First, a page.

What first struck us was the noise, a mixture of shrieks, buzzing and bird calls. We proceeded in ant fashion, one after another in a single line following the guide.

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Khao Yai Trekking with Greenleaf Guesthouse

We battled up muddy paths, and through springy branches that did their best to block the way. The landscape seemed to change every 50 metres or so, with the eternal battle for light that takes place in dense forest creating pockets of species grouped together.

This is the kind of place you could walk through everyday and see something different. The forest was so thick in places you wouldn’t know if there was an elephant standing a stone’s throw away.

Huge Tree in Khao Yai National Park

In a quest for the energy that sunlight provides, some trees had grown to truly incredible sizes. Occasionally we’d find one with enough space around it to get an idea of how far up they went, but even then it was hard to truly comprehend how something can grow this big.

Imagining the things that have changed on this planet in the time this tree has been alive is mind-boggling. It’s amazing how little respect mankind gives to plants that have been alive so much longer than any human being. As we edge further and further into the countryside, trying to find space for ourselves, let’s not forget how long it’s taken for these forests to find a space of their own.

Khao Yai Pit Viper - Greenleaf Tour

We stopped for spiders, birds and bugs, but the most impressive creature that showed itself today was this pit viper, hanging lazily from the branches of a tree.

Famous Waterfalls

Waterfall from the Beach Movie

Haew Suwat Waterfall

After the walk we hopped back in the truck and carried on through the park. After a spot of lunch at one of the rest camps We ventured on to a couple of waterfalls, both impressive sights after the rainfall from the last few days. 

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One of them, is actually quite famous.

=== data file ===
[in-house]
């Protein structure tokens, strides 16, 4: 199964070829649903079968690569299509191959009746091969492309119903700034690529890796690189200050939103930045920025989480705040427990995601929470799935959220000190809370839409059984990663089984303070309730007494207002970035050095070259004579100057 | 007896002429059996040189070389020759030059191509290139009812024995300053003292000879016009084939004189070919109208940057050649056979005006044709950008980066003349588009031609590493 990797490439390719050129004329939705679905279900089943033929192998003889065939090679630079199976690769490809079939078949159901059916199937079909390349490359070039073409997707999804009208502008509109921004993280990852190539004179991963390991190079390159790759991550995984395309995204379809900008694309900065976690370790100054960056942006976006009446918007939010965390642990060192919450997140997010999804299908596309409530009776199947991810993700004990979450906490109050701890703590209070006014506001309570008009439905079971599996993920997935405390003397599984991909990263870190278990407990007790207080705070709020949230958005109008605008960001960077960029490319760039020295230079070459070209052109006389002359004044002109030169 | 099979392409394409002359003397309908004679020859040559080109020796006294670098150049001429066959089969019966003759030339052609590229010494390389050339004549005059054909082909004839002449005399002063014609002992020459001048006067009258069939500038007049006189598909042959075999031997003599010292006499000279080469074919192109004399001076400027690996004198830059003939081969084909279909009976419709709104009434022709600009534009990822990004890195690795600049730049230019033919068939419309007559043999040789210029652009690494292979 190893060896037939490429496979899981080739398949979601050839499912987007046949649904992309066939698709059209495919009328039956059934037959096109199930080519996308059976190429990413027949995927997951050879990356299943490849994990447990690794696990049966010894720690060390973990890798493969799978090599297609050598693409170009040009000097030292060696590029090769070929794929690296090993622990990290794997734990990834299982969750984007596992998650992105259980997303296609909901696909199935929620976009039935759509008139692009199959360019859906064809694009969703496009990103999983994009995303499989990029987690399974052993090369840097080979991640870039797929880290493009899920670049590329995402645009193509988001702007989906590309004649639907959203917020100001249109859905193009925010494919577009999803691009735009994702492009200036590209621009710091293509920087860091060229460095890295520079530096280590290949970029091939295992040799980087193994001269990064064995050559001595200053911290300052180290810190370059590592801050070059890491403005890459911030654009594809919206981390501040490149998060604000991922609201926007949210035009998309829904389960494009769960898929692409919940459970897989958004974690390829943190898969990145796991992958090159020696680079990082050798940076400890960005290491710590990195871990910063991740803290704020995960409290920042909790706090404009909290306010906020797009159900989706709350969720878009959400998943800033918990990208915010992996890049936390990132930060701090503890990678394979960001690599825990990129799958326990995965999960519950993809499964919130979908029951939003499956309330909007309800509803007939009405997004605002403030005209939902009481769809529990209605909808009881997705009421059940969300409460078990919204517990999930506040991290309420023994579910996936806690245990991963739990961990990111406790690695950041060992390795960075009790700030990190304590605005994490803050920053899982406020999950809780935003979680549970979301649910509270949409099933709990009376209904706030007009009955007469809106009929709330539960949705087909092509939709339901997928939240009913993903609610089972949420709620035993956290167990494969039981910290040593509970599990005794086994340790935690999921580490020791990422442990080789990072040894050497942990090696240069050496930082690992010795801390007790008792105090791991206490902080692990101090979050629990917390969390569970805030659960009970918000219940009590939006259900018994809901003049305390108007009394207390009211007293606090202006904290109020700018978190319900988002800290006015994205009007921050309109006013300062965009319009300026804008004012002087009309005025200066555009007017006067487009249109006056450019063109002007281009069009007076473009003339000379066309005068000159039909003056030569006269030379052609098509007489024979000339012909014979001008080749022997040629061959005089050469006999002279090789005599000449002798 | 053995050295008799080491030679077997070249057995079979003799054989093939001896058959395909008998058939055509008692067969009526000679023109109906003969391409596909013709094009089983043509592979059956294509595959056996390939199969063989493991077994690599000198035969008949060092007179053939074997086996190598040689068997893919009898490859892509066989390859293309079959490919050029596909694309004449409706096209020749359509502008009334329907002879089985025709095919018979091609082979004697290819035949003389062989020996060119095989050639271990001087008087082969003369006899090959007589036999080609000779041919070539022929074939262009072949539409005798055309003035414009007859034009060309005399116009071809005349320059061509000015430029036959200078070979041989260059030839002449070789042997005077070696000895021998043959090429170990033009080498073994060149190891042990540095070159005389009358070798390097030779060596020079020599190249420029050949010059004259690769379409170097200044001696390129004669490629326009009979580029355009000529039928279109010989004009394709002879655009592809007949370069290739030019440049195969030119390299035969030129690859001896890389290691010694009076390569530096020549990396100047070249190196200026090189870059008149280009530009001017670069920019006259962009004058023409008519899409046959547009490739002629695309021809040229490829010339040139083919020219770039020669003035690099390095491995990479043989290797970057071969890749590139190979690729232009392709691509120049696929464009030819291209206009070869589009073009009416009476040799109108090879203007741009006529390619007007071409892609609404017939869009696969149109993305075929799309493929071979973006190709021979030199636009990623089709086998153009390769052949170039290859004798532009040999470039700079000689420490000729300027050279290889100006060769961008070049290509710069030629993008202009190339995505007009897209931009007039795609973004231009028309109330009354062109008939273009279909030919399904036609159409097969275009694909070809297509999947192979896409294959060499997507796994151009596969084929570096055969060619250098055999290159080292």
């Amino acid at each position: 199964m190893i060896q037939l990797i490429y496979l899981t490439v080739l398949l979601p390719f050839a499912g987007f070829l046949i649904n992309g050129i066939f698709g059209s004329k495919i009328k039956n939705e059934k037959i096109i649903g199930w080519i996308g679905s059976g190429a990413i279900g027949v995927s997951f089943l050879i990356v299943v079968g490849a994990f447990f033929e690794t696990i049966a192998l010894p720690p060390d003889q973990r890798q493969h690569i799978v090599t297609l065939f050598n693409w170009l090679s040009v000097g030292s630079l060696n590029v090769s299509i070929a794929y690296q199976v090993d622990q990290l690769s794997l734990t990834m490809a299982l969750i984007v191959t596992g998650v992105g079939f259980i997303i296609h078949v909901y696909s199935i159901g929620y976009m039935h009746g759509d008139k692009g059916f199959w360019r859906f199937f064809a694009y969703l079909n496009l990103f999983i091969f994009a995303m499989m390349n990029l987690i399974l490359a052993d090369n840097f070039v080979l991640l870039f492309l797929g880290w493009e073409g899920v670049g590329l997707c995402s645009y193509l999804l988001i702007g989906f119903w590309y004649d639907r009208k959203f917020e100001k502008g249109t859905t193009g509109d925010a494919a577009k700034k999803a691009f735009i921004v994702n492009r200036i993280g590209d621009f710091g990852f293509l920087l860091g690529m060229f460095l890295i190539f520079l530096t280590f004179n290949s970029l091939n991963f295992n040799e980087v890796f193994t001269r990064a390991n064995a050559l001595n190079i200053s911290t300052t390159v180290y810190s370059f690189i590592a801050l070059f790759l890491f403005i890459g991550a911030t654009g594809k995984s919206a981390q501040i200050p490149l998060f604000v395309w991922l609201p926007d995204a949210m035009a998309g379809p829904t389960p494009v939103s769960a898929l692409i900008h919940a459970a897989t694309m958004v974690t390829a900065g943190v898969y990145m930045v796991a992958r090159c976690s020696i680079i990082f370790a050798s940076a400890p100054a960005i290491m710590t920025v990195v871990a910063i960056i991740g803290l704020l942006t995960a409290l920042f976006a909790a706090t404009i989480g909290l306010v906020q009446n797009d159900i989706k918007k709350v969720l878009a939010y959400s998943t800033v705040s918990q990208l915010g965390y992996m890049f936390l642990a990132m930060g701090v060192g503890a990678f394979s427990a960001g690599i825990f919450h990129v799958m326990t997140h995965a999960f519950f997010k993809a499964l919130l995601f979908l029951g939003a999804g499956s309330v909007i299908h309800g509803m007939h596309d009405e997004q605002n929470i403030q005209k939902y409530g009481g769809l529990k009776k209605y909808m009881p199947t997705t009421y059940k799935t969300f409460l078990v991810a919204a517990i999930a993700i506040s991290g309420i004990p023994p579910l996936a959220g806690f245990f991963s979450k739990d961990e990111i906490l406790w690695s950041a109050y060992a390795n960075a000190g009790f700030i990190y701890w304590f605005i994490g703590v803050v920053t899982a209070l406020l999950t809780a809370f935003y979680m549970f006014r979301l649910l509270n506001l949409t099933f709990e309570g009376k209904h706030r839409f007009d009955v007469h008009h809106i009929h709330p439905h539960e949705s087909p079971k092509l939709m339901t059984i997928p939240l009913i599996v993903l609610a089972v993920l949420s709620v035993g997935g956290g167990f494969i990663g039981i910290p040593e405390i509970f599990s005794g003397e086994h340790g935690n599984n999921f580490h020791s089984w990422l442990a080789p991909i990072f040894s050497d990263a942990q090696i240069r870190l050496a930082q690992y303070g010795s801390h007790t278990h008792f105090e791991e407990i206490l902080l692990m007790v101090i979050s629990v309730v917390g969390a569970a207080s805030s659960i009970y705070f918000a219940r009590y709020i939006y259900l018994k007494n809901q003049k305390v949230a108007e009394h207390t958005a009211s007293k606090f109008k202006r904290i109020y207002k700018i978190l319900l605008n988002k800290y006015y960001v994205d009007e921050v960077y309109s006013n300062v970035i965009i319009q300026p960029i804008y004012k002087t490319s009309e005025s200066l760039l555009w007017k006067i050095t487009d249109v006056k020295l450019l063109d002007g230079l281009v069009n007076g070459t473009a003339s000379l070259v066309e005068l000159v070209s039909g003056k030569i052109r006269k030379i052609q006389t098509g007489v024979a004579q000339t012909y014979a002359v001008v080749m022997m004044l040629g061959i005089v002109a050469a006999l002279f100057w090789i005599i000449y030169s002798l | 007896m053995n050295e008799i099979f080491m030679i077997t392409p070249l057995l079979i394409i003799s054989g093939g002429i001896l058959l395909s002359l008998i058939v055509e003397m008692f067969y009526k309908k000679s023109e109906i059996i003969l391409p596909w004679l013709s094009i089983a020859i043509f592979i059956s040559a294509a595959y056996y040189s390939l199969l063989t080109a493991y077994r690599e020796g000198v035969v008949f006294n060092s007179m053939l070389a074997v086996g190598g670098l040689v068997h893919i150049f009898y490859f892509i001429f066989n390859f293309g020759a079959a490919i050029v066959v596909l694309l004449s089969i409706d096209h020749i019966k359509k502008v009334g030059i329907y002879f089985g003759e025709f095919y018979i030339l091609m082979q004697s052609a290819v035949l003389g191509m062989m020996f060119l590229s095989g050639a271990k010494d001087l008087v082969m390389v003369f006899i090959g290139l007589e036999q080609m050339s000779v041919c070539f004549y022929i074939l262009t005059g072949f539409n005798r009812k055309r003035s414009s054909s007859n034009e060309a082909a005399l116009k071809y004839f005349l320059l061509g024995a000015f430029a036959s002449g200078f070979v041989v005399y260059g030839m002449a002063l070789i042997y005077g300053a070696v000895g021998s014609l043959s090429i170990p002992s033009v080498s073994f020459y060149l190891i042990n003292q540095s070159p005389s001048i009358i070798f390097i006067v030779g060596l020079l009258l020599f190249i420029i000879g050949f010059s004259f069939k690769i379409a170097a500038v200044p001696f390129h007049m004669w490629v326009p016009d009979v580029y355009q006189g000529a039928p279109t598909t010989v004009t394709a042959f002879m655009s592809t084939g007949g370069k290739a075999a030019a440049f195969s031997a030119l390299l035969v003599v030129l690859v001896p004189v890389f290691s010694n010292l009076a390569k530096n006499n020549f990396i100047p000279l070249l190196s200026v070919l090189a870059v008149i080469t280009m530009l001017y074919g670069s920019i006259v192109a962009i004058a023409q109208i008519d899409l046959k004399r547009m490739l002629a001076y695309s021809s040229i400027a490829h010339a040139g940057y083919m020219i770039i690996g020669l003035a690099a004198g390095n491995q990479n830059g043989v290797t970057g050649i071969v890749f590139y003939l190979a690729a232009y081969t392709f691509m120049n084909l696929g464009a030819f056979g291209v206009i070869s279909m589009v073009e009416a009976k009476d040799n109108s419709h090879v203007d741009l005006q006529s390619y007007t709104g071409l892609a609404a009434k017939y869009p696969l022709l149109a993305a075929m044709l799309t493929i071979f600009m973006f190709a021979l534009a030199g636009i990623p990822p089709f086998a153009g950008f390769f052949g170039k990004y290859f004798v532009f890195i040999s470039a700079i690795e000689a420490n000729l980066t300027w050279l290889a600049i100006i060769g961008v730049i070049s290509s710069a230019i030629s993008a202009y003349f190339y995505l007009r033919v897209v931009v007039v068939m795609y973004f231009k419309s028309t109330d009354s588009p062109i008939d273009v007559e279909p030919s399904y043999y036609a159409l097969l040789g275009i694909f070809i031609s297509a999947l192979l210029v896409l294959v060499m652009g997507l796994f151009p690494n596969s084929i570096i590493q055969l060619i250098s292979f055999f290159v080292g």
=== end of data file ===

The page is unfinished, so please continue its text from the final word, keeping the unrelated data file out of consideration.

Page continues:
Haew Suwat waterfall featured in the 2000 movie The Beach, where Leonardo DiCaprio and his co-stars jump from the top of it whilst on the run. The film is set on the island further south in Thailand, but there is no such waterfall in Phi Phi Leh or in Maya Bay so they had to film in Khao Yai.

The second one required a climb of two hundred steps, which was a task with the ever increasing humidity! It was worth the trip though, with some beautiful old bridges along the 1km route.

After the walk out to the final waterfall, we chilled out at a rest spot some saw Crab-Eating Macaques, though these ones seemed much happier feasting on the leftover mango and watermelon that the cooks had thrown out into the bush.

Finishing Up

Unfortunately one of the big goals of today didn’t happen. Despite lots of searching, we didn’t get to see any Asian elephants in the wild.  Although we saw evidence of them, dung and footprints, all the guides and rangers said that the last spotting was three days previous. With so few in such a big area our chances were low, but we held out hope right until the last rainstorm forced us out of the park. It was a shame, but this is one of the realities of National Parks. If you want a guarantee, then go to a zoo!

Despite not seeing the elephants, this has been an incredible day. Thanks do much to Greenleaf Guesthouse and Tours for nearly 12 hours of amazing experiences.

And one last bonus on the way back….

Khao Yai Scorpion Kissing

It’s amazing the lengths so people will go to for their Instagram account!